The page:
One of the key events in the history of the United States occurred 153 years ago today – the completion of the Transcontinental Railroad (which was also known as “The Pacific Railway” and the “Overland Route”). North of the Great Salt Lake, at Promontory Point, Utah Territory on May 10, 1869, the ceremonial last spikes were driven and the railroad was completed.
The ceremony and its significance
The tracks of the eastbound Central Pacific Railroad (CPRR) joined those of the westward Union Pacific Railroad (UP) at Promontory Point. The New York Times reported on May 11, “The long-looked-for moment has arrived. The inhabitants of the Atlantic seaboard and the dwellers on the Pacific slopes are henceforth emphatically one people.”
The completion of the railroad crossing the nation took place despite the disruptions of the Civil War and major engineering challenges and difficult logistics.
As part of the festivities, the Union Pacific No. 119 steam locomotive from the east and the Central Pacific No. 60 steam locomotive (“Jupiter”) from the west were drawn up face-to-face with each other on tracks that would soon be fully connected.
Those speaking at the ceremony included CPRR president (and former California governor) Leland Stanford, who talked about both the historical significance and economic benefits of the new coast-to-coast railway network. “This line of rails connecting the Atlantic and Pacific, and affording to commerce a new transit, will prove, we trust, the speedy forerunner of increased facilities,” Stanford said. “The Pacific Railroad will, as soon as commerce shall begin fully to realize its advantages, demonstrate the necessity of such improvements in railroading as to render practicable the transportation of freights at much less rates than are possible under any system which has been thus far anywhere adopted.”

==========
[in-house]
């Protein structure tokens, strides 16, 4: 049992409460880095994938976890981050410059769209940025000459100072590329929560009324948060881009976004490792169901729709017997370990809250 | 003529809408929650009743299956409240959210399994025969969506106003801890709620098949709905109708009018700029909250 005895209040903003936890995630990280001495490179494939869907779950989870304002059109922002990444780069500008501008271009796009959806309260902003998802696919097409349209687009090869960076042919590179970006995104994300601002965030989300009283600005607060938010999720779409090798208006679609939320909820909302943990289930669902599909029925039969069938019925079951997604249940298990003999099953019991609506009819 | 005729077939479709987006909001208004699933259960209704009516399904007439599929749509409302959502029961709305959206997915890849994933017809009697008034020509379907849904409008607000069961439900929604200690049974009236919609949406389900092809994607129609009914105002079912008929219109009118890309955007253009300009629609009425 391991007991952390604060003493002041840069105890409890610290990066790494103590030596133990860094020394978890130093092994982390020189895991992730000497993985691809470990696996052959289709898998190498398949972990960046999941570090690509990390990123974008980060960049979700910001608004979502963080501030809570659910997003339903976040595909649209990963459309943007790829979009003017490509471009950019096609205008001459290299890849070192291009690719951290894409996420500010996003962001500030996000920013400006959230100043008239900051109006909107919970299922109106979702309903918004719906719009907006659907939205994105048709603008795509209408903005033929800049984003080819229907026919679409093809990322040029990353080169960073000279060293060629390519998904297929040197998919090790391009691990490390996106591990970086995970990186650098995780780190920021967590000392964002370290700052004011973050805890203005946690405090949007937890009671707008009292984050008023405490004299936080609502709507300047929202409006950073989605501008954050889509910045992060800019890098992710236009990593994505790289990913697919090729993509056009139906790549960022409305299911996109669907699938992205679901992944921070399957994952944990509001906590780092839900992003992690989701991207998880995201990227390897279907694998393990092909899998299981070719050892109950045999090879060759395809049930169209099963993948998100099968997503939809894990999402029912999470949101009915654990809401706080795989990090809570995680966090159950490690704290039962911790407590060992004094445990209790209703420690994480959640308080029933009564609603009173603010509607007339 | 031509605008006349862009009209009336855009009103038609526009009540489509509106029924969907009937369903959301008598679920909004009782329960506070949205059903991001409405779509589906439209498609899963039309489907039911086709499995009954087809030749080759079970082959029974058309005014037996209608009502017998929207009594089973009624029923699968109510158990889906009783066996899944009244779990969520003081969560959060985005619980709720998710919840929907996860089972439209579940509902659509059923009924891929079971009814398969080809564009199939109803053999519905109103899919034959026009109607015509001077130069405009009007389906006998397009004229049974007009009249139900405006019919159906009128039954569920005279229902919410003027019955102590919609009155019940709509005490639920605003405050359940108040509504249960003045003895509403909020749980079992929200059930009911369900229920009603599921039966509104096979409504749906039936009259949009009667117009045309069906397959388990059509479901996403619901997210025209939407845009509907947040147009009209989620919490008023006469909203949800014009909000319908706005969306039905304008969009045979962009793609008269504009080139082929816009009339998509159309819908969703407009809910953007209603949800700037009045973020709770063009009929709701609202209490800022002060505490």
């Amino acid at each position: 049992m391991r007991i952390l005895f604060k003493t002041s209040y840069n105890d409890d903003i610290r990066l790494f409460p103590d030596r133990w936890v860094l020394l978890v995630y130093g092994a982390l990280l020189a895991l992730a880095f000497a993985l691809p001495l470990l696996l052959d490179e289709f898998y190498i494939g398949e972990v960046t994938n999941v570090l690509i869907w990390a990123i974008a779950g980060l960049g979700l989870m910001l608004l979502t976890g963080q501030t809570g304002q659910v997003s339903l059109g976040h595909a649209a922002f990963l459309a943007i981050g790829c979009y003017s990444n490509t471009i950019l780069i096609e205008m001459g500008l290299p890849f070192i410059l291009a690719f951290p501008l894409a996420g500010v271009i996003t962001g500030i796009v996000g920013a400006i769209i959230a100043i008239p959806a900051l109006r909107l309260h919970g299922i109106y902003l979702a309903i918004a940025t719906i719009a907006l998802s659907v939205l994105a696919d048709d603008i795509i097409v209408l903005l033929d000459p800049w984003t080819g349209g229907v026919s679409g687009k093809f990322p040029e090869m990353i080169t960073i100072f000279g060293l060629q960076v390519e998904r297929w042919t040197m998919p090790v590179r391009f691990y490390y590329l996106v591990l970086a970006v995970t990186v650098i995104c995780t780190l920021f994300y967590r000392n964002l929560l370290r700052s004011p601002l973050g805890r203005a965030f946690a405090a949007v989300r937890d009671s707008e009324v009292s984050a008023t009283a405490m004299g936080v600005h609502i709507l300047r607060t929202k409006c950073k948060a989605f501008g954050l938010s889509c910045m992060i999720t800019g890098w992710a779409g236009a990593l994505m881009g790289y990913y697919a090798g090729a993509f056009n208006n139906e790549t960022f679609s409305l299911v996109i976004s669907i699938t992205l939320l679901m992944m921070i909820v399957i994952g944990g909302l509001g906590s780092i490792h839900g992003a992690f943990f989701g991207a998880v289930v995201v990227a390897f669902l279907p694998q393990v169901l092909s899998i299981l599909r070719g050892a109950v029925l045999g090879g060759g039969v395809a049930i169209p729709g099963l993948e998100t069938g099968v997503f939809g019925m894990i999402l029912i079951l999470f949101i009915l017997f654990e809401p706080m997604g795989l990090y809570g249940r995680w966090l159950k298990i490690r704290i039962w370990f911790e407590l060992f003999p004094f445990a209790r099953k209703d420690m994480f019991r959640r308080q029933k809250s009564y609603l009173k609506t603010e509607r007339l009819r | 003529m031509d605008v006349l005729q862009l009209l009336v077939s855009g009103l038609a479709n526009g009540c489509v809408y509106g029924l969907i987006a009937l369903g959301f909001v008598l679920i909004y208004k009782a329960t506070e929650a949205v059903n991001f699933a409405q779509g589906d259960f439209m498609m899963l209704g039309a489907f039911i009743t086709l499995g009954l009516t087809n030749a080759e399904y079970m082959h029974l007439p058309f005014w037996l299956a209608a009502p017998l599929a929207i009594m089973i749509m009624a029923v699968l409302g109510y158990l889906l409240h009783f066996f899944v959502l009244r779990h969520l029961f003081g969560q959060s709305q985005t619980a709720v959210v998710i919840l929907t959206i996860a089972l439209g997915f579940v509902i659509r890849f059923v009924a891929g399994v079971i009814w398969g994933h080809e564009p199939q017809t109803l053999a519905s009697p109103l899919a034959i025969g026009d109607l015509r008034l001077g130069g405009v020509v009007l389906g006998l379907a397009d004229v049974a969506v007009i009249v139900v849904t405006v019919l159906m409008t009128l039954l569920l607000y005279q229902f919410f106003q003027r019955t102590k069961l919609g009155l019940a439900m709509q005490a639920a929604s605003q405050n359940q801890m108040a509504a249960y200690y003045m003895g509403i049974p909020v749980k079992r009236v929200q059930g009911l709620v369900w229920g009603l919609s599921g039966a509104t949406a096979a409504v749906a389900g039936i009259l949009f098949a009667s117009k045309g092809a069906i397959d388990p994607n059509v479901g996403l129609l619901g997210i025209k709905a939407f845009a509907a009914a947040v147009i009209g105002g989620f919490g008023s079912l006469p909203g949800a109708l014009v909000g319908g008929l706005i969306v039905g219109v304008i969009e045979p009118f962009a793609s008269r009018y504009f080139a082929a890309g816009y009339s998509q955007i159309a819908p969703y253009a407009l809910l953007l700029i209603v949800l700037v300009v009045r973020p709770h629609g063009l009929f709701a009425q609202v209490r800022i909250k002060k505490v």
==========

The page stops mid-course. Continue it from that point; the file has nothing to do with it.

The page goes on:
Shortly after Stanford’s remarks, the last two rails of the Union Pacific were laid by Irish laborers while the last two rails of the Central Pacific were laid by Chinese workers. At around one o’clock on that Monday afternoon, a total of four ceremonial spikes – two made of gold, one of silver, and another a blend of gold, silver, and iron – were tapped by dignitaries into a railroad tie made of laurelwood. Stanford tapped in the final spike (a gold one that is now famous as the “Golden Spike” or “Last Spike”).
News of the events at Promontory Summit was circulated quickly via telegraph across the nation; the response was exuberant. Stanford and Union Pacific vice president Thomas Clark “Doc” Durant jointly sent a telegram to President Ulysses S. Grant. It stated, “We have the honor to report that the last rail is laid, the last spike is driven, the Pacific Railroad is finished.”
The quest to build the transcontinental railroad had begun 16 years earlier, in 1853, when Congress authorized a survey for a coast-to-coast railroad. When completed, the rail network measured 1,912 miles.
The new cross-country railroad was pivotal to the development of the nation, reducing a six-month trip to California from the East to no longer than two weeks. The railroad shrank distances and differences between sections of the ever-growing nation.
The railroad’s significance
On June 4, 1876, the Transcontinental Express arrived in San Francisco via the first transcontinental railroad only 83 hours and 39 minutes after it had left New York City. Ten years earlier, the same journey would have taken months over land or weeks on ship, possibly all the way around South America.
The Linda Hall Library explains that before the transcontinental railroad was completed, “a journey across the continent to the western states meant a dangerous six-month trek over rivers, deserts and mountains. Alternatively, a traveler had the option to hazard a six-week sea voyage around Cape Horn, or sail to Central America and cross the Isthmus of Panama by rail, risking exposure to any number of deadly diseases in the crossing.”
The rise of railroads
The steam locomotive was invented in England in 1812-13, and the world’s first railroads were built there (with the first steam locomotive pulling passengers in 1825). In the United States, the first steam locomotive came on the scene in 1830. The nation’s first railroads were built in the Mid-Atlantic and Northeast, and trains began to run with increasing frequency during the 1830s. As the 1840s came to a close, railroads had extended their reach throughout the East, South and Midwest. By 1850, approximately 9,000 miles of railroad track had been laid east of the Missouri River (which at that time was the “boundary” between the civilized part of the United States and the “frontier”).